A fairly simple question but I had troubles finding the answer. (Apologies if the answer is well-known.)

HSAs have a yearly contribution limit, as do IRAs. However, is there a maximum limit for the initial investment, when an IRA or HSA is opened?

For example, say I wanted to seed my HSA with $10,000, and contribute the maximum yearly. If the yearly contribution limit was $3,250, would I only be able to open an HSA with a maximum initial investment of $3,250?

If this is the case, is there a way around this for an HSA? (For instance, opening a savings account, transferring the money, and then converting the account somehow?)

I hope my question was clear! Thanks.

  • 2
    The maximum initial limit is the maximimum annual limit. I'd like to drop $100K into my IRA, but unfortunately, there's a limit on the annual deposit. Dec 22, 2013 at 5:51
  • @JoeTaxpayer Love it - don't we all wish could drop a few more dollars here and there.
    – user123
    Dec 22, 2013 at 11:26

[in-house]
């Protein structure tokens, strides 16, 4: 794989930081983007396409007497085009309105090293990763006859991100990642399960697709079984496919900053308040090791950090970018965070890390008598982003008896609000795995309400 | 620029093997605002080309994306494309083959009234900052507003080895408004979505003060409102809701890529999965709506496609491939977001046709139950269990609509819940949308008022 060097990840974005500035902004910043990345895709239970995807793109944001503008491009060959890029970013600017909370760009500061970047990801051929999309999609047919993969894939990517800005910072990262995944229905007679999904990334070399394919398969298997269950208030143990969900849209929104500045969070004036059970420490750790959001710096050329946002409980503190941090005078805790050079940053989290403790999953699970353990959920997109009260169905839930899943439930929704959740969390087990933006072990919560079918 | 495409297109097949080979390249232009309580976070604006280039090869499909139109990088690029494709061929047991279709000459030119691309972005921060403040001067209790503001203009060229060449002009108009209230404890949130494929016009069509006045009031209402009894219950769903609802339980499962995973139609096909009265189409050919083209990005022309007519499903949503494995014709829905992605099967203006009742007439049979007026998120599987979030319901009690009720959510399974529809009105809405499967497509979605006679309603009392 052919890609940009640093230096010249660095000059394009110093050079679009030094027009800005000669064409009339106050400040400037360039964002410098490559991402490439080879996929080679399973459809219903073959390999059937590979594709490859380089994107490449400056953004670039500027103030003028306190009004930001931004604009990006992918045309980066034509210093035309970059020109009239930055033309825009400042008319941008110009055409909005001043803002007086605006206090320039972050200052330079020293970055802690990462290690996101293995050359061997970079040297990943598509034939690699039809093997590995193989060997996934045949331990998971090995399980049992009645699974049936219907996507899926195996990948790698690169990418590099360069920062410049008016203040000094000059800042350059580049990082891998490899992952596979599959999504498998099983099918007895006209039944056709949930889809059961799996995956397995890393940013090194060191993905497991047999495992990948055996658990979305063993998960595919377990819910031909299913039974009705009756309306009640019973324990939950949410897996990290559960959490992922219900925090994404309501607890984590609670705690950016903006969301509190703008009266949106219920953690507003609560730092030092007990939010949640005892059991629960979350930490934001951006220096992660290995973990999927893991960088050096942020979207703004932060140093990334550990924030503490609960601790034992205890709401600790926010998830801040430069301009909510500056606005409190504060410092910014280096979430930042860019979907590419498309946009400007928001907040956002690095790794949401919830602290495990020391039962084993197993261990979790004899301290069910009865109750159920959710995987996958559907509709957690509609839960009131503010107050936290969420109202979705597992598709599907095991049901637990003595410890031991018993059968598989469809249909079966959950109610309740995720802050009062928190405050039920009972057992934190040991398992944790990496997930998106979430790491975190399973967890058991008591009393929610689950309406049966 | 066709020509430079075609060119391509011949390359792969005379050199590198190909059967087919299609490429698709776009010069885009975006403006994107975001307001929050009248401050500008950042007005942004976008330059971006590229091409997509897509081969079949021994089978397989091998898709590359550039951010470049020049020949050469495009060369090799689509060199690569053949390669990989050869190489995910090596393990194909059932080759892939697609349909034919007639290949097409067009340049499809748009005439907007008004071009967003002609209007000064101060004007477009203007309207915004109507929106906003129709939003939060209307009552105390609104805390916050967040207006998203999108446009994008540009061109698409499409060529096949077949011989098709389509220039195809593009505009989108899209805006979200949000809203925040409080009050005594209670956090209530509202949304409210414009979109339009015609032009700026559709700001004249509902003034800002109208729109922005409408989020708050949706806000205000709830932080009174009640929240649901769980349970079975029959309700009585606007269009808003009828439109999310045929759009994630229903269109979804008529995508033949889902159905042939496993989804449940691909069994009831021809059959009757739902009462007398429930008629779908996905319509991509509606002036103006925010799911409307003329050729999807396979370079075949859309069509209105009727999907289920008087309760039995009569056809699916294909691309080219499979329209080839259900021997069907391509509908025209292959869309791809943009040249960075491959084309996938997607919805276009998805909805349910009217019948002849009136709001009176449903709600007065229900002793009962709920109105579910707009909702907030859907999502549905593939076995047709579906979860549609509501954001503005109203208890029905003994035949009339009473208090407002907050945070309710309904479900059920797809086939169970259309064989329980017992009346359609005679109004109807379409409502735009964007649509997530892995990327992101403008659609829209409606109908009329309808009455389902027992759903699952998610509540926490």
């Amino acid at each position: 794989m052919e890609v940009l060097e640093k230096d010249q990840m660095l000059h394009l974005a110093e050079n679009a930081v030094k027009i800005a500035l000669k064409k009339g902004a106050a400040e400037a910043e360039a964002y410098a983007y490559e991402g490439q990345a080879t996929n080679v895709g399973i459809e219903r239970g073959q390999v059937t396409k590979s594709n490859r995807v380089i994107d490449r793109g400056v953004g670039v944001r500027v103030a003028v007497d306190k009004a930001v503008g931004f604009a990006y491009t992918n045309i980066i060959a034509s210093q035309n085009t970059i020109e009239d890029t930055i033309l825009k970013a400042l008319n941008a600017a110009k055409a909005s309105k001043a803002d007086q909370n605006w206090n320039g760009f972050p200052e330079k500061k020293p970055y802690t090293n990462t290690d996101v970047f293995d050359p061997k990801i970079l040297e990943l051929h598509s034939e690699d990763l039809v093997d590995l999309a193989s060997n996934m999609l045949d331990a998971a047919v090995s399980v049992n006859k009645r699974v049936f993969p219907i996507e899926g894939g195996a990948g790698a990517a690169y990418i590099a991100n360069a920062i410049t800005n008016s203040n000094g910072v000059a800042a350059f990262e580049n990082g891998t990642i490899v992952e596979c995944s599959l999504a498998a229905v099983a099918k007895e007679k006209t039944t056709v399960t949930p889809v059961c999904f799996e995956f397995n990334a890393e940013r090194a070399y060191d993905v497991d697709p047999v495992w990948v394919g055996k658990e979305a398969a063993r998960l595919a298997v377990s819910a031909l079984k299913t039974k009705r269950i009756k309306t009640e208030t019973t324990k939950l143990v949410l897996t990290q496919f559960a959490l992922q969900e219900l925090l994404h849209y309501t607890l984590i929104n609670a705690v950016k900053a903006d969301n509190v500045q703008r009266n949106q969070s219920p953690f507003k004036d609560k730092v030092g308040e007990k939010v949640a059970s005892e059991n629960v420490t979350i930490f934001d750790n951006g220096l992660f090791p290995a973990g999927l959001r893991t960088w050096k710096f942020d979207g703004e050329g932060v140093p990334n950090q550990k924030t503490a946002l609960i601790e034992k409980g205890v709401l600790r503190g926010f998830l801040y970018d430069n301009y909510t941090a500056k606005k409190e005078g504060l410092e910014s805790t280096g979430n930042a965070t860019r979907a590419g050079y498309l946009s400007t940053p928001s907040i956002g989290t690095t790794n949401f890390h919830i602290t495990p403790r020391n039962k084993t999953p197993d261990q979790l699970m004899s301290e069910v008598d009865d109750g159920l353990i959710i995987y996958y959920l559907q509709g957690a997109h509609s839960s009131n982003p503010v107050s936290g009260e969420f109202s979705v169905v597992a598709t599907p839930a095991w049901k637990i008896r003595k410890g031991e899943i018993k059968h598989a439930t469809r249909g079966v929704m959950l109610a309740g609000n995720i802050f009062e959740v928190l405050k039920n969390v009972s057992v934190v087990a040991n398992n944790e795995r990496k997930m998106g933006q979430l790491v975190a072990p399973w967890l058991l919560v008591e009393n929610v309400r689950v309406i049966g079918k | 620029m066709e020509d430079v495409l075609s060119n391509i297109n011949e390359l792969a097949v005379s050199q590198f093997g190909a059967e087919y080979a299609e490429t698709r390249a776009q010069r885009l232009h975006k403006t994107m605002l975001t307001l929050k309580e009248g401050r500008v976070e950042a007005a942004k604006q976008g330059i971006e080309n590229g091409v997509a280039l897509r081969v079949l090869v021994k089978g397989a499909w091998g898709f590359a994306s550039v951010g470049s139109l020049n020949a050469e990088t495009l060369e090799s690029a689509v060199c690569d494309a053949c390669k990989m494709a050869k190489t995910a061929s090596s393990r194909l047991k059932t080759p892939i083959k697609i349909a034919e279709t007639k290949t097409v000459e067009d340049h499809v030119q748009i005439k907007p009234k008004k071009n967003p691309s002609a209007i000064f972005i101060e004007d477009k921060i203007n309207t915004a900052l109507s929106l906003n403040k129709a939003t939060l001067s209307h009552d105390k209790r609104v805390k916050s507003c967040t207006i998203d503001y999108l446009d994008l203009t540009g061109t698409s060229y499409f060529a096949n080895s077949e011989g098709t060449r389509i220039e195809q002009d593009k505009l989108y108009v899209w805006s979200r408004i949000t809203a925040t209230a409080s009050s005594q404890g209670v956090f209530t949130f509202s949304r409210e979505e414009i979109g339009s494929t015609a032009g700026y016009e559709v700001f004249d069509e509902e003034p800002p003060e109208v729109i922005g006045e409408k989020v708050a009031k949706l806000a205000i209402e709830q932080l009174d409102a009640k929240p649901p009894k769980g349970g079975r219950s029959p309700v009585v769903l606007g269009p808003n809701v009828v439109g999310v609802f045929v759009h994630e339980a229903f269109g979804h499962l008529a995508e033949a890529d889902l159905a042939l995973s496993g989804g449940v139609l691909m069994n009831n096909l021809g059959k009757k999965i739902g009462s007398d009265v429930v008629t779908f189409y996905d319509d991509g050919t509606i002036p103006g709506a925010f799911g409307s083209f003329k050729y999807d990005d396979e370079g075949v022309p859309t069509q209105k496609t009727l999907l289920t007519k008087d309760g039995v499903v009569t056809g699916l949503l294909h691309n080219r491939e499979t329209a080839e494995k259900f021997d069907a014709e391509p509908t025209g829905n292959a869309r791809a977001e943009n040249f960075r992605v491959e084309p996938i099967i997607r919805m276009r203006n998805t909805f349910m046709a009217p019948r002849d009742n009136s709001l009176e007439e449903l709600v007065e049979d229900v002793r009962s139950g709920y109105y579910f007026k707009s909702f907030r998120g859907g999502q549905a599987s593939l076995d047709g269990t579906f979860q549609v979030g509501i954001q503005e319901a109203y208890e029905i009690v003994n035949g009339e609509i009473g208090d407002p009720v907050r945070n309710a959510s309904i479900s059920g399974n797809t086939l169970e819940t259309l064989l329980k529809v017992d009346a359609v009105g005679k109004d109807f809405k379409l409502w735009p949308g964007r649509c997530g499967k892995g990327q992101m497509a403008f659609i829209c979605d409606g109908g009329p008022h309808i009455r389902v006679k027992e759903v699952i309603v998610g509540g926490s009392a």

1 Answer 1


Unfortunately, not directly. For IRAs and HSAs, we have an annual maximum contribution limit.

What you can do (which doesn't "initially seed" it) is to put the money aside in a savings account that you want to contribute to your HSA or IRA and then put it in the IRA or HSA when the timing is right for you. The key here though is that the contribution cannot exceed the maximum limit for the year.

Another "way around" this (which really isn't because it just means that you'll have a new higher limit) is to become self employed, see this from the IRS about SEPs:

Contribute as much as 25% of your net earnings from self-employment (not including contributions for yourself), up to $51,000 for 2013 ($52,000 for 2014).

Still, none of these methods are pre-seeding an account, as the maximum contribution limit is never exceeded.

  • 1
    Nice response, welcome to Money.SE. +1 for suggestion that he start by simply segregating the funds. Dec 22, 2013 at 14:44
  • 1
    Hmm...I am technically self-employed. I'll have to look into this, as it seems like there are a lot of options there! Finance really isn't my strong suit, so I've got a lot of reading to do.
    – user12337
    Dec 22, 2013 at 17:54

You must log in to answer this question.